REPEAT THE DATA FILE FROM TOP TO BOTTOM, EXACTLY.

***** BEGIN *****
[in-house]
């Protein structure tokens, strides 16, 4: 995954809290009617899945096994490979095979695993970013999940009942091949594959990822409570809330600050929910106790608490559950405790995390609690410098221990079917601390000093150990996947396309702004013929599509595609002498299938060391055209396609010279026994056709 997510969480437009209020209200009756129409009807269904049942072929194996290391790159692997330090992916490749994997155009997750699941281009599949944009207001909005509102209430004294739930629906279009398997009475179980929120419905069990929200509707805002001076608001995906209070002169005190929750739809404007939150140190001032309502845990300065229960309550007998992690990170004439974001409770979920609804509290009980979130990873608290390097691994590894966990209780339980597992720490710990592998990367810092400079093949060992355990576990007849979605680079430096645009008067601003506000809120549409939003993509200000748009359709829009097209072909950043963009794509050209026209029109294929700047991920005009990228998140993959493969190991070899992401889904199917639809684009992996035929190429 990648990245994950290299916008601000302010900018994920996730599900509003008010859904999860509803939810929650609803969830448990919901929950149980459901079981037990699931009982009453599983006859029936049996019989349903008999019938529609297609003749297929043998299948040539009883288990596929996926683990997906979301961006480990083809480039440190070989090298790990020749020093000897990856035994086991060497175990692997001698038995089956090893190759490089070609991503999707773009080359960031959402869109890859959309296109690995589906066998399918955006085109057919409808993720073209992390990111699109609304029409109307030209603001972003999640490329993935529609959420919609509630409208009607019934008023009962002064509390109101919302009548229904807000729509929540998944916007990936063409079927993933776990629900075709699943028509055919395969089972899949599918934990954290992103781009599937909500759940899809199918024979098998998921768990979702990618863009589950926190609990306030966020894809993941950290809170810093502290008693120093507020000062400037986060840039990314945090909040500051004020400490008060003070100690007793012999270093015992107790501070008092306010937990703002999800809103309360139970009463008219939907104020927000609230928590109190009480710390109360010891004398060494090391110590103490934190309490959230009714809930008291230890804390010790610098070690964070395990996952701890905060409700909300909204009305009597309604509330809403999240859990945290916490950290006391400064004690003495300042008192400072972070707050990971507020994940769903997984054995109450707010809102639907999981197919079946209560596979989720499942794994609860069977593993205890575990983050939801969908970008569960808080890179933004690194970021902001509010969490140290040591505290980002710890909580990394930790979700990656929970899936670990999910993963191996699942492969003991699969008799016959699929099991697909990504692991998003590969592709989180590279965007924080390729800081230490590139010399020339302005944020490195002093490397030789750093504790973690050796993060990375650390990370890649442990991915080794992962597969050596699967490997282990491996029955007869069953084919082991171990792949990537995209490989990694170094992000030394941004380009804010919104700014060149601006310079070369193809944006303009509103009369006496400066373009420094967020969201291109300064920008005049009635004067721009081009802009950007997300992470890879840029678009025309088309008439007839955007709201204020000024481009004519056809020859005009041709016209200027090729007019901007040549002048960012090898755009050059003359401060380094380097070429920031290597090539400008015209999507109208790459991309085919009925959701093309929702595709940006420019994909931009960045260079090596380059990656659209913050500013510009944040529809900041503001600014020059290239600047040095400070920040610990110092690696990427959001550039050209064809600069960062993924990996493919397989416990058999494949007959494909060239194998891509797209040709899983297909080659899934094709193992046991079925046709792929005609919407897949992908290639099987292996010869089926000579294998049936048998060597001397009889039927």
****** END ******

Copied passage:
[in-house]
């Protein structure tokens, strides 16, 4: 995954809290009617899945096994490979095979695993970013999940009942091949594959990822409570809330600050929910106790608490559950405790995390609690410098221990079917601390000093150990996947396309702004013929599509595609002498299938060391055209396609010279026994056709 997510969480437009209020209200009756129409009807269904049942072929194996290391790159692997330090992916490749994997155009997750699941281009599949944009207001909005509102209430004294739930629906279009398997009475179980929120419905069990929200509707805002001076608001995906209070002169005190929750739809404007939150140190001032309502845990300065229960309550007998992690990170004439974001409770979920609804509290009980979130990873608290390097691994590894966990209780339980597992720490710990592998990367810092400079093949060992355990576990007849979605680079430096645009008067601003506000809120549409939003993509200000748009359709829009097209072909950043963009794509050209026209029109294929700047991920005009990228998140993959493969190991070899992401889904199917639809684009992996035929190429 990648990245994950290299916008601000302010900018994920996730599900509003008010859904999860509803939810929650609803969830448990919901929950149980459901079981037990699931009982009453599983006859029936049996019989349903008999019938529609297609003749297929043998299948040539009883288990596929996926683990997906979301961006480990083809480039440190070989090298790990020749020093000897990856035994086991060497175990692997001698038995089956090893190759490089070609991503999707773009080359960031959402869109890859959309296109690995589906066998399918955006085109057919409808993720073209992390990111699109609304029409109307030209603001972003999640490329993935529609959420919609509630409208009607019934008023009962002064509390109101919302009548229904807000729509929540998944916007990936063409079927993933776990629900075709699943028509055919395969089972899949599918934990954290992103781009599937909500759940899809199918024979098998998921768990979702990618863009589950926190609990306030966020894809993941950290809170810093502290008693120093507020000062400037986060840039990314945090909040500051004020400490008060003070100690007793012999270093015992107790501070008092306010937990703002999800809103309360139970009463008219939907104020927000609230928590109190009480710390109360010891004398060494090391110590103490934190309490959230009714809930008291230890804390010790610098070690964070395990996952701890905060409700909300909204009305009597309604509330809403999240859990945290916490950290006391400064004690003495300042008192400072972070707050990971507020994940769903997984054995109450707010809102639907999981197919079946209560596979989720499942794994609860069977593993205890575990983050939801969908970008569960808080890179933004690194970021902001509010969490140290040591505290980002710890909580990394930790979700990656929970899936670990999910993963191996699942492969003991699969008799016959699929099991697909990504692991998003590969592709989180590279965007924080390729800081230490590139010399020339302005944020490195002093490397030789750093504790973690050796993060990375650390990370890649442990991915080794992962597969050596699967490997282990491996029955007869069953084919082991171990792949990537995209490989990694170094992000030394941004380009804010919104700014060149601006310079070369193809944006303009509103009369006496400066373009420094967020969201291109300064920008005049009635004067721009081009802009950007997300992470890879840029678009025309088309008439007839955007709201204020000024481009004519056809020859005009041709016209200027090729007019901007040549002048960012090898755009050059003359401060380094380097070429920031290597090539400008015209999507109208790459991309085919009925959701093309929702595709940006420019994909931009960045260079090596380059990656659209913050500013510009944040529809900041503001600014020059290239600047040095400070920040610990110092690696990427959001550039050209064809600069960062993924990996493919397989416990058999494949007959494909060239194998891509797209040709899983297909080659899934094709193992046991079925046709792929005609919407897949992908290639099987292996010869089926000579294998049936048998060597001397009889039927």